Don't discount netball in merger

I am reading with interest the opinions of the proposed amalgamations of the two Eyre Peninsula football leagues and the future of the Mortlock Shield.

Before any amalgamation takes place the first priority is your netball teams, any amalgamation without taking that into consideration is senseless.

I support the weakest team in our league and I get immense enjoyment out of going to the footy simply because of the netball and the footy involvement. Though we don't win many games there is always a good crowd because of the two sports.

The footy and the netball are playing, there are cars around the oval, the steak sandwiches are cooking, the netball canteen is serving food, the bar is open, people moving around, a lot of barracking of which I am guilty quite often.

Take the netball away and you don't have too much of anything.

With respect I sometimes hear of poor crowds at Port Lincoln football occasionally, probably because there is no netball.

I am a bit alarmed at some of the suggestions for the Mortlock Shield.

I am a Mortlock Shield tragic and I can't see any need for radical change.

I haven't noticed too much difference in crowd numbers but what I did notice is that there was a good crowd on Sunday for the under 15 and I must say I have never seen a better standard of footy than what was witnessed on that Sunday.

I thought that going back to the traditional Eyre Penisnula teams was excellent and the standard of footy was tops except for our Far West display on Monday.

If there is a money problem, I would suggest an approach to the AFL in a respectful manner would be the way to go.

A very good case could be put as it would probably be the oldest carnival of its kind in the country and it means so much to the people of Eyre Peninsula and Port Lincoln, who have produced so many AFL footballers.

For those of you who don't know me I am a past president of the Thevenard Football Club and a past president of the Far West Football League and have had a keen interest in football in the Eyre Peninsula for a long time and will be very interested to see how it all pans out.

GLEN CHANDLER

Ceduna

FTA loss is lost revenue

I read with disappointment, 'Flight training to move' Times Sept 24 - another possible small business gone.

Would have taken nothing from the community and its resources but would have brought revenue in. How much no one really knows but now those extra dollars will go somewhere else.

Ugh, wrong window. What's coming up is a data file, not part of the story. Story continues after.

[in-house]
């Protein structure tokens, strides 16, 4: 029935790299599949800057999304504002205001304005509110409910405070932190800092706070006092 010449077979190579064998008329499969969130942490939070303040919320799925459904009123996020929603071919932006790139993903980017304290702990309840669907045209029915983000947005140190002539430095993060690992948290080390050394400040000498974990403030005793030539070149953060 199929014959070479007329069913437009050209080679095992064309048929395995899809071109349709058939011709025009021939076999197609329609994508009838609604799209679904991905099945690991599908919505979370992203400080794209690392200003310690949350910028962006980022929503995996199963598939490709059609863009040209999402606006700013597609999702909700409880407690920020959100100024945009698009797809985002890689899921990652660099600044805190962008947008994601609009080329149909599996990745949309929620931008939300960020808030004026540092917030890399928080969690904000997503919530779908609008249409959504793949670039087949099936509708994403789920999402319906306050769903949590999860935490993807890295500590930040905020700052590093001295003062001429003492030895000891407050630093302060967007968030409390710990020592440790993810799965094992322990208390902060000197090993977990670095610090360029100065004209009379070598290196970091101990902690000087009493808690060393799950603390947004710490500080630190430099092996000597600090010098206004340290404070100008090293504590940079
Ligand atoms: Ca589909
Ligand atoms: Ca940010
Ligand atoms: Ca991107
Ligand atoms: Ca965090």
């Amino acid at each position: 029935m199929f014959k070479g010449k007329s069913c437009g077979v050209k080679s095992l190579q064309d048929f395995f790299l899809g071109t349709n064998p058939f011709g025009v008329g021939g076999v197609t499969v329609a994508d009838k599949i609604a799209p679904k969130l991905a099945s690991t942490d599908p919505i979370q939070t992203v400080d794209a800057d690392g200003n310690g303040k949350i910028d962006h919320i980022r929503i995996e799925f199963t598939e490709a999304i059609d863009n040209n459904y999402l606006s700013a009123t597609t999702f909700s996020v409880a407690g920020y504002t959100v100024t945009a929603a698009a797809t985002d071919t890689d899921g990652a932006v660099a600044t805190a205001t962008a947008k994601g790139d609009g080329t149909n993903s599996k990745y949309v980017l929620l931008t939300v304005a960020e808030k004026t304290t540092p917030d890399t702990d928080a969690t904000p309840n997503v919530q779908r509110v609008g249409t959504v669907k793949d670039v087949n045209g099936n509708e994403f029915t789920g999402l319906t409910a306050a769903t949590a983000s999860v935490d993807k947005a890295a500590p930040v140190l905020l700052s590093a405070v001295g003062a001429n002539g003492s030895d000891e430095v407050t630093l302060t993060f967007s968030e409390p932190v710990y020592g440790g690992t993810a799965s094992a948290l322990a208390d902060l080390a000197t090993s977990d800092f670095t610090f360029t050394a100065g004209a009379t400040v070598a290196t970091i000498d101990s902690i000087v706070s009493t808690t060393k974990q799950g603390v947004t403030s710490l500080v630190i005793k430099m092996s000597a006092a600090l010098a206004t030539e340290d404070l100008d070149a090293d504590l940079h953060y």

No doubt the anti anything people would be smugly sitting back and patting themselves on the back.

One wonders if these will be the same people that become the fact that their children or grandchildren leave our quiet little village to get a job somewhere else.

Z.V PETRUNYSZYN

Vote 'no' to nuclear

To actually nominate SA's land to store another state's waste lacks vision.

Nuclear needs a vile (political) process with most damaging impacts, producing highly hazardous risks, including hereditary diseases, for many millenia to come.

No one anywhere wants to keep their produced (nuclear active) waste otherwise why spend millions, introduce risks by transporting waste, create new legislation, hide facts, negotiate behind closed doors, and misrepresent crucial nuclear information to later blame a few local voters to have 'ignored' impacts of another's waste?

Why force electorate responsibility onto such few, introduce non-productive 'emissions intensive' concrete, solely for another state's city?

Will nuclear proponent tourism really continue when waste containers leak? If 'safe jobs' and 'funds' are guaranteed, why would NSW dismiss those 'worthwhile opportunities'?

Australia wastes literally billions on nuclear subsidies, and now is to destroy another state's image?

Please convince yourself, research beyond tainted brochures and return morals like self responsibility and accountability, and ensure quality of life, by voting 'no' to any other's (nuclear active) waste proposal.

SEBASTIAN TOPS

Port Lincoln

Banks learn nothing

Our banks have learnt nothing from the recent Royal Commission into their actions, practices and treatment of customers.

The full rate cut of .25 per cent has not been passed onto customers who are already struggling with minimal or no wage increases, ever increasing household costs and exorbitant electricity prices.

Is it little wonder our banks are still held in contempt as they continue to announce more than reasonable profits. They have no interest in passing on savings to those who need it the most.

IAN MACGOWAN

Ceduna